It’s almost five years since the UK voted to leave the EU in June 2016. Since then, hundreds of thousands of articles have been devoted to the UK’s withdrawal in British media outlets.
Press attention to Brexit has waxed and waned – peaking at certain key moments, research by Press Gazette has found.
Analysis of articles in 12 UK national news outlets and their Sunday editions (The Sun, the Daily Mail, the Telegraph, the Times, the Financial Times, the Independent, the Guardian / Observer, the Mirror, the Star, the Express, the Evening Standard and Metro) shows that coverage for example was notably high in the months immediately leading up to the 2016 national vote. Attention also rose again in March 2017 when Article 50, which began the UK’s withdrawal, was invoked. Similarly, the number of Brexit-related headlines rose again at the end of 2020 – the end of the transition period.
Using Media Cloud, an open source content analysis tool, we first searched for articles containing at least one key term such as “Brexit”, “EU Referendum” or “Brussels”. We then refined the list of headlines returned by Media Cloud to some 102,000 headlines that mentioned these key terms to ensure that the articles retrieved were focused on Brexit as far as possible.
A further sentiment analysis of headlines in the same outlets found that whether in pro-Brexit or anti-Brexit titles, the tone of the debate has been negative throughout with little change in the overall tone over time. The analysis did not however, reveal if the negativity in coverage is directed towards Brexit or the European Union – only that the overall sentiment is not positive.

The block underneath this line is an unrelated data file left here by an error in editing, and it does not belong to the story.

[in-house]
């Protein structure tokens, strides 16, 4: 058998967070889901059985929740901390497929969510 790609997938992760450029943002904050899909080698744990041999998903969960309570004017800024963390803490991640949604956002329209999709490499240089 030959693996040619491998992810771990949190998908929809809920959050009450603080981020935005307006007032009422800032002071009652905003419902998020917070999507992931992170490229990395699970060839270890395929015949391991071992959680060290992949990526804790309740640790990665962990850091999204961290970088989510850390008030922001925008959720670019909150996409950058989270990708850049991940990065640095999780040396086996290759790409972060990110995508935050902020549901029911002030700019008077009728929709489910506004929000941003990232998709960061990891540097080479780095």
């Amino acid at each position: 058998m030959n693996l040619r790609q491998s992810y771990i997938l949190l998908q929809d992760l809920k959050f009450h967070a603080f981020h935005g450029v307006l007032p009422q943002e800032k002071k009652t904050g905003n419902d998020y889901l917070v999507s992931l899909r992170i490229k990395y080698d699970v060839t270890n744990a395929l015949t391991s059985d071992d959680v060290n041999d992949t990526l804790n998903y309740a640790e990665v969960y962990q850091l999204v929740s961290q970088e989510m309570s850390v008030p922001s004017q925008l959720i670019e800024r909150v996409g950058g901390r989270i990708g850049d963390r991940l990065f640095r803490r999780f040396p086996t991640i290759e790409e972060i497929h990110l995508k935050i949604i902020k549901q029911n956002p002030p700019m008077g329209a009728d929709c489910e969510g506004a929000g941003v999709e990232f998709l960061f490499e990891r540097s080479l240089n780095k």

Excluding stop words and words that routinely appear in Brexit-related headlines such as “UK”, “Brexit”, and “government” that do not convey an opinion, analysis of the remaining words suggest that some 60% to 85% of the language used in Brexit headlines is negative.
Looking at headlines in several individual titles, we found that the Express leads for headlines with a negative sentiment, in contrast to the Financial Times where the sentiment was more positive.
Previous research such as studies by the Reuters Institute for the Study of Journalism in 2016 and 2019 have found that coverage of Brexit has been highly polarised. A 2016 analysis by Press Gazette similarly revealed that press reports on Brexit have been highly biased with three quarters of front page stories about Europe on UK national press front pages in the run up to the referendum on leaving the EU favouring Leave.
A further look at the usage of the most popular negative terms such as ‘chaos’, ‘disaster’, ‘betrayal’, ‘crisis’ and ‘threat’ shows that although overall sentiment has remained negative since 2016, frequency of usage of these terms fluctuated, rising in the months immediately after the UK’s exit in January 2020.
Our analysis also suggests there are big differences when it comes to favoured words by title. The Daily Express, which holds one of the strongest pro-leave positions in the UK media, favoured emotive words with a strong negative sentiment with ‘warning’, ‘shock’, ‘plot’ and ‘crisis’ among the leading words used in its headlines once stop words and common neutral terms were excluded. The Guardian, which has been pro-remain, while also turning to a lot of negative words, also commonly used words with a positive sentiment such as ‘free’ and ‘support’ in its Brexit-related headlines.